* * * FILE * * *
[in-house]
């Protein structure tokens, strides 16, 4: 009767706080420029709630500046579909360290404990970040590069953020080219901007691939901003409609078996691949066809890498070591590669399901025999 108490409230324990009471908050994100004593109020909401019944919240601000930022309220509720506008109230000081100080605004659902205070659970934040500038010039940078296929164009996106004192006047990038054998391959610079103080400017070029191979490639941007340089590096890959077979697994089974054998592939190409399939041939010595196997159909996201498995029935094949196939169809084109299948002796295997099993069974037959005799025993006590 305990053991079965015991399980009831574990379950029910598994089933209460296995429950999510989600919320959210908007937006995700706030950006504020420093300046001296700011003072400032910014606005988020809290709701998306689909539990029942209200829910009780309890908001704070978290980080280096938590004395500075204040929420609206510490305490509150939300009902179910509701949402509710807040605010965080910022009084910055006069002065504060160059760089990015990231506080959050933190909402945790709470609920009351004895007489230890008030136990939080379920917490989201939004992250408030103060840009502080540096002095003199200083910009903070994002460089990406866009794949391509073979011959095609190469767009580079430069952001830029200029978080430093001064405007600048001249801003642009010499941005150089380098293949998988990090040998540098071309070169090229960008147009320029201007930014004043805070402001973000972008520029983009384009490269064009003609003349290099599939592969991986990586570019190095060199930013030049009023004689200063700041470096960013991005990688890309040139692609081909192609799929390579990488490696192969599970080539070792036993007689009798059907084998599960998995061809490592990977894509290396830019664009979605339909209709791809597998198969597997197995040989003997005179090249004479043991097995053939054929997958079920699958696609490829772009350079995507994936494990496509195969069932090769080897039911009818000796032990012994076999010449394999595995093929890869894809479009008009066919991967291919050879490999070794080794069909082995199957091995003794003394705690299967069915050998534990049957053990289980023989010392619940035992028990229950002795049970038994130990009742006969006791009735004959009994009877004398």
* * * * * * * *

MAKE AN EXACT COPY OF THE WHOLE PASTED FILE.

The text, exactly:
[in-house]
């Protein structure tokens, strides 16, 4: 009767706080420029709630500046579909360290404990970040590069953020080219901007691939901003409609078996691949066809890498070591590669399901025999 108490409230324990009471908050994100004593109020909401019944919240601000930022309220509720506008109230000081100080605004659902205070659970934040500038010039940078296929164009996106004192006047990038054998391959610079103080400017070029191979490639941007340089590096890959077979697994089974054998592939190409399939041939010595196997159909996201498995029935094949196939169809084109299948002796295997099993069974037959005799025993006590 305990053991079965015991399980009831574990379950029910598994089933209460296995429950999510989600919320959210908007937006995700706030950006504020420093300046001296700011003072400032910014606005988020809290709701998306689909539990029942209200829910009780309890908001704070978290980080280096938590004395500075204040929420609206510490305490509150939300009902179910509701949402509710807040605010965080910022009084910055006069002065504060160059760089990015990231506080959050933190909402945790709470609920009351004895007489230890008030136990939080379920917490989201939004992250408030103060840009502080540096002095003199200083910009903070994002460089990406866009794949391509073979011959095609190469767009580079430069952001830029200029978080430093001064405007600048001249801003642009010499941005150089380098293949998988990090040998540098071309070169090229960008147009320029201007930014004043805070402001973000972008520029983009384009490269064009003609003349290099599939592969991986990586570019190095060199930013030049009023004689200063700041470096960013991005990688890309040139692609081909192609799929390579990488490696192969599970080539070792036993007689009798059907084998599960998995061809490592990977894509290396830019664009979605339909209709791809597998198969597997197995040989003997005179090249004479043991097995053939054929997958079920699958696609490829772009350079995507994936494990496509195969069932090769080897039911009818000796032990012994076999010449394999595995093929890869894809479009008009066919991967291919050879490999070794080794069909082995199957091995003794003394705690299967069915050998534990049957053990289980023989010392619940035992028990229950002795049970038994130990009742006969006791009735004959009994009877004398």